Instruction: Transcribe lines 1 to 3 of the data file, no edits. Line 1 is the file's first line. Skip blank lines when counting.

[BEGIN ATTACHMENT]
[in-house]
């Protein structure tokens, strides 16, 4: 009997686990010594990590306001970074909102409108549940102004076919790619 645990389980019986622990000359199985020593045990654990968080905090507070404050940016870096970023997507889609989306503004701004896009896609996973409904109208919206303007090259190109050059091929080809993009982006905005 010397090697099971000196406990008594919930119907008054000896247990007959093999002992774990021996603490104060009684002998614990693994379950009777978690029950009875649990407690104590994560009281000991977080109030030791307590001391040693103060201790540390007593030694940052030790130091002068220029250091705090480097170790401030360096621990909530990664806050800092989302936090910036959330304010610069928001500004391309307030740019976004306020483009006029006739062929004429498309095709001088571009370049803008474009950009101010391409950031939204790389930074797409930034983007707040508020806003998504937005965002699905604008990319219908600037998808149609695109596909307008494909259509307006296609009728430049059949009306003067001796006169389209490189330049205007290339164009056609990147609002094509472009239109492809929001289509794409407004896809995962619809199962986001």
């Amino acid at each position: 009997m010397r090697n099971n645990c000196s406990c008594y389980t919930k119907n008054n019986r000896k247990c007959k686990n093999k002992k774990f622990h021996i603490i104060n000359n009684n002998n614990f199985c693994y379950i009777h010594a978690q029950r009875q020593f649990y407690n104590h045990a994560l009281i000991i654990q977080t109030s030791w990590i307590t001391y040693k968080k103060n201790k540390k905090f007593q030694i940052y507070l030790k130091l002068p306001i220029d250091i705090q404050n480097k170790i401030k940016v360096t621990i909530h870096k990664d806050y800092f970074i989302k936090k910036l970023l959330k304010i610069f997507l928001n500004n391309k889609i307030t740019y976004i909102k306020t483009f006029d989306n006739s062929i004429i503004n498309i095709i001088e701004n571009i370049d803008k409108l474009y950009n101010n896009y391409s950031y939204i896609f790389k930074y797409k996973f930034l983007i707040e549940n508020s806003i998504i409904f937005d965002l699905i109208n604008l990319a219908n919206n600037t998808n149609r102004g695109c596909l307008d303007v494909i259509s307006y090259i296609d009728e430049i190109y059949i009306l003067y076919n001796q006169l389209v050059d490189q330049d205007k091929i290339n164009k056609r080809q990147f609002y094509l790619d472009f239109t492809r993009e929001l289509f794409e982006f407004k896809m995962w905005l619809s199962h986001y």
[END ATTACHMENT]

[in-house]
């Protein structure tokens, strides 16, 4: 009997686990010594990590306001970074909102409108549940102004076919790619 645990389980019986622990000359199985020593045990654990968080905090507070404050940016870096970023997507889609989306503004701004896009896609996973409904109208919206303007090259190109050059091929080809993009982006905005 010397090697099971000196406990008594919930119907008054000896247990007959093999002992774990021996603490104060009684002998614990693994379950009777978690029950009875649990407690104590994560009281000991977080109030030791307590001391040693103060201790540390007593030694940052030790130091002068220029250091705090480097170790401030360096621990909530990664806050800092989302936090910036959330304010610069928001500004391309307030740019976004306020483009006029006739062929004429498309095709001088571009370049803008474009950009101010391409950031939204790389930074797409930034983007707040508020806003998504937005965002699905604008990319219908600037998808149609695109596909307008494909259509307006296609009728430049059949009306003067001796006169389209490189330049205007290339164009056609990147609002094509472009239109492809929001289509794409407004896809995962619809199962986001």
């Amino acid at each position: 009997m010397r090697n099971n645990c000196s406990c008594y389980t919930k119907n008054n019986r000896k247990c007959k686990n093999k002992k774990f622990h021996i603490i104060n000359n009684n002998n614990f199985c693994y379950i009777h010594a978690q029950r009875q020593f649990y407690n104590h045990a994560l009281i000991i654990q977080t109030s030791w990590i307590t001391y040693k968080k103060n201790k540390k905090f007593q030694i940052y507070l030790k130091l002068p306001i220029d250091i705090q404050n480097k170790i401030k940016v360096t621990i909530h870096k990664d806050y800092f970074i989302k936090k910036l970023l959330k304010i610069f997507l928001n500004n391309k889609i307030t740019y976004i909102k306020t483009f006029d989306n006739s062929i004429i503004n498309i095709i001088e701004n571009i370049d803008k409108l474009y950009n101010n896009y391409s950031y939204i896609f790389k930074y797409k996973f930034l983007i707040e549940n508020s806003i998504i409904f937005d965002l699905i109208n604008l990319a219908n919206n600037t998808n149609r102004g695109c596909l307008d303007v494909i259509s307006y090259i296609d009728e430049i190109y059949i009306l003067y076919n001796q006169l389209v050059d490189q330049d205007k091929i290339n164009k056609r080809q990147f609002y094509l790619d472009f239109t492809r993009e929001l289509f794409e982006f407004k896809m995962w905005l619809s199962h986001y």